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Chem 2 - Chemical Equilibrium X: Le Chatelier's Principle and Temperature Changes

Chem 2 - Chemical Equilibrium X: Le Chatelier's Principle and Temperature Changes

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Chem 2 - Chemical Equilibrium X: Le Chatelier's Principle and Temperature Changes

  1. 1. Chemical Equilibrium (Pt. 10) Le Chatelier’s Principle and Temperature Changes By Shawn P. Shields, Ph.D. This work is licensed by Dr. Shawn P. Shields-Maxwell under a Creative Commons Attribution-NonCommercial-ShareAlike 4.0 International License.
  2. 2. “Stressing” a Chemical System Chemical reactions at equilibrium like to stay at equilibrium. Any factor that disrupts the equilibrium state is considered a “stress.”
  3. 3. Stresses and Le Chatelier’s Principle A stress is some change to the system, which can include • Adding/removing product or reactant • Changing the pressure on a system • Changing the volume of a system • Changing the temperature
  4. 4. Le Chatelier’s Principle When a chemical reaction at equilibrium is stressed, it will shift the equilibrium point in the direction that counteracts the stress applied.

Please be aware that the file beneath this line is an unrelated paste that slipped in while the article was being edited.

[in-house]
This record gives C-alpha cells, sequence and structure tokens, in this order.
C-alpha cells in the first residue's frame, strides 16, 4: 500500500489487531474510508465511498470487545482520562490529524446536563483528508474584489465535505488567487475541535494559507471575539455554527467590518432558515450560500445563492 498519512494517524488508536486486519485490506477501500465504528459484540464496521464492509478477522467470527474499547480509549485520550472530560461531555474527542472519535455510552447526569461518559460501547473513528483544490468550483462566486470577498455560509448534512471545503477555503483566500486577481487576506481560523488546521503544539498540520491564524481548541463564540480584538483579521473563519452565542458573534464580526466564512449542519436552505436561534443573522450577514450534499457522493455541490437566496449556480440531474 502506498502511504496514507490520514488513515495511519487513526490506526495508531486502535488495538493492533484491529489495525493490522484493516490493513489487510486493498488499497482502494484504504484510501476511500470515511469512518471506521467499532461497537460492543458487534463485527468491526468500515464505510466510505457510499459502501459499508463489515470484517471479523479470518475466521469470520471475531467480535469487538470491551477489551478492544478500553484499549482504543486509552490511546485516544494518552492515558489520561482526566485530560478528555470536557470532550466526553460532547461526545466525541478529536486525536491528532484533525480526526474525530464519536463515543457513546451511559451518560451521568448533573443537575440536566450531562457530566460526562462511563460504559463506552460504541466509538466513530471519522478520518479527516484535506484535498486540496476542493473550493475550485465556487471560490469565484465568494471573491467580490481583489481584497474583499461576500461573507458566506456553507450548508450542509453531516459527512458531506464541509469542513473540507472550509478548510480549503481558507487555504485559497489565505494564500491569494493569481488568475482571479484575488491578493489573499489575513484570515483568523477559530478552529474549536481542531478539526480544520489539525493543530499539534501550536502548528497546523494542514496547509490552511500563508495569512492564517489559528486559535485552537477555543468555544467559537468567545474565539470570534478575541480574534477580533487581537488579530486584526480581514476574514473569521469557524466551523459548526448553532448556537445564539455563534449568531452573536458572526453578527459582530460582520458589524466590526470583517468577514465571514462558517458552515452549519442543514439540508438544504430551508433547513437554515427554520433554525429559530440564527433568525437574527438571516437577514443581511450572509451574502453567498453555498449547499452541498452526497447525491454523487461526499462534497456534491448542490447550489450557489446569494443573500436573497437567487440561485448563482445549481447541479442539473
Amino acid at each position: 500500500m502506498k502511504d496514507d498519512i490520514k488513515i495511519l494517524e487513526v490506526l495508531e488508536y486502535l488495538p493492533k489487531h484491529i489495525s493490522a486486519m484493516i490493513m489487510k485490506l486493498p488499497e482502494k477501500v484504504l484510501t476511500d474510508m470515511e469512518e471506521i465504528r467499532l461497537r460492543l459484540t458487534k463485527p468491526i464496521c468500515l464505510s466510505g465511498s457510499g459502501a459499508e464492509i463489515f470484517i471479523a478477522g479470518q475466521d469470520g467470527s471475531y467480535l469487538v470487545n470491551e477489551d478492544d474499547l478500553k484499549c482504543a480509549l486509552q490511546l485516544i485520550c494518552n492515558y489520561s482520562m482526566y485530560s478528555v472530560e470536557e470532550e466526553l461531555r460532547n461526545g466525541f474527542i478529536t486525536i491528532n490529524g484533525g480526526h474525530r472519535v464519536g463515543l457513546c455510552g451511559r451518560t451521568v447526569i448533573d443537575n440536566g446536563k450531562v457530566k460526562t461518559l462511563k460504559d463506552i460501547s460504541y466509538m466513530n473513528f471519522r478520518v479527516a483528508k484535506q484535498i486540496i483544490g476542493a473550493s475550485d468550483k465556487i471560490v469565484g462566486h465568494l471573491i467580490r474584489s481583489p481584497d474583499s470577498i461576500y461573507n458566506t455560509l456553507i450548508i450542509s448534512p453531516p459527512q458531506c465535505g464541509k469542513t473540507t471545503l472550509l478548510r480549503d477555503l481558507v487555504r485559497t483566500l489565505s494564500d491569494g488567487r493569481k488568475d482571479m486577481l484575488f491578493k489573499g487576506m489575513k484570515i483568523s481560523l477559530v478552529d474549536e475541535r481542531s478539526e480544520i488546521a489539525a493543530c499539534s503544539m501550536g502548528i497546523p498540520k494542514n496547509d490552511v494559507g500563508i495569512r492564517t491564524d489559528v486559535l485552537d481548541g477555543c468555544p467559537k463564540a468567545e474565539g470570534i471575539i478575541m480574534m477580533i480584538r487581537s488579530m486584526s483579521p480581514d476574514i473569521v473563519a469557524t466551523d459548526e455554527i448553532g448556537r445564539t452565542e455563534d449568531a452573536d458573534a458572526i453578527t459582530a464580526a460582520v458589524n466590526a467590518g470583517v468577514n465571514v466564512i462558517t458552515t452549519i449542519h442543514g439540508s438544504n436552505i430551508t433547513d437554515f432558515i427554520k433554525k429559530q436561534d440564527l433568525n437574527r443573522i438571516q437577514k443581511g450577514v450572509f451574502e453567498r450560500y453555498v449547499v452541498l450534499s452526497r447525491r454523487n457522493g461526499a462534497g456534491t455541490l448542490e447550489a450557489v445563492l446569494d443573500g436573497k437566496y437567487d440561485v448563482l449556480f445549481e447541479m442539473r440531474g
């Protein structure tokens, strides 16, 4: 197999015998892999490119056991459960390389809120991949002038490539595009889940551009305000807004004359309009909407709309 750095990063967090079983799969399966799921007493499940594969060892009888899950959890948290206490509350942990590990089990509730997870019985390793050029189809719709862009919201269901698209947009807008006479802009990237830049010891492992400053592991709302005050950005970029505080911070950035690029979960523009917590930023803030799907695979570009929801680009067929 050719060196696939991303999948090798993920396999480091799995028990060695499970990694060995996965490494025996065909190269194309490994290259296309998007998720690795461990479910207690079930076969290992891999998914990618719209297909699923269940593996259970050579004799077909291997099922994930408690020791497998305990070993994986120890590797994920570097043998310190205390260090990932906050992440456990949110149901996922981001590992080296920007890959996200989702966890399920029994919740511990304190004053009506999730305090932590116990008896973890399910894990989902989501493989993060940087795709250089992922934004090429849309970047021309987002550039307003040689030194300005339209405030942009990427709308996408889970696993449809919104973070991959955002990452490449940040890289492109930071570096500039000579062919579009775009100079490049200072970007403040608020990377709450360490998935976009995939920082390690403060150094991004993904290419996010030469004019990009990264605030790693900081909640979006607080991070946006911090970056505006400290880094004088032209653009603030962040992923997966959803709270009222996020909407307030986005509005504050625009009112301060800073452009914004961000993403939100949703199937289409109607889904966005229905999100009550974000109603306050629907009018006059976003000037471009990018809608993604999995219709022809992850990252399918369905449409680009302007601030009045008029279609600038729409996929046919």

5. 5. When the reaction temperature changes, the equilibrium constant K no longer has the same value, but the value for Q remains the same. The equilibrium shifts so that Q = K at the new temperature. Temperature Changes as a Stress
  6. 6. The easiest way to think about this is to describe “heat” as a reactant or product. An endothermic reaction absorbs heat from the surroundings (H) in the forward direction. Heat is a reactant Temperature Changes and H
  7. 7. An exothermic reaction releases heat into the surroundings (H) in the forward direction. Heat is a product So how can we use this concept? Temperature Changes and H
  8. 8. Suppose we increase the temperature… Which way will the equilibrium shift? 2 NO2 N2O4 Temperature Changes as a Stress Hrxn =  57 kJ/mol
  9. 9. Suppose we increase the temperature… Which way will the equilibrium shift? Temperature Changes as a Stress Hrxn =  57 kJ/mol 2 NO2 N2O4 + heat
  10. 10. If the temperature goes up, we are adding heat (a product), so the reaction shifts toward reactants (in reverse) 2 NO2 N2O4 Temperature Changes as a Stress Hrxn =  57 kJ/mol 2 NO2 N2O4 + heat
  11. 11. Now, reverse the reaction and decrease the temperature… Which way will the equilibrium shift? Decreasing the Temperature- Endothermic Reactions N2O4 2 NO2 Hrxn = + 57 kJ/mol
  12. 12. If the temperature goes down, we are removing heat, so the reaction shifts toward reactants (in reverse). Reducing Temperature N2O4 2 NO2 Hrxn = + 57 kJ/mol Heat + N2O4 2 NO2
  13. 13. The temperature is increased… Which direction will the equilibrium shift? Mini Quiz A + B 2 C Hrxn = + 105 kJ/mol
  14. 14. If the temperature is increased, we are adding heat, so the reaction shifts toward products (in the forward direction). Mini Quiz Solution A + B 2 C Hrxn = + 105 kJ/mol Heat + A + B 2 C

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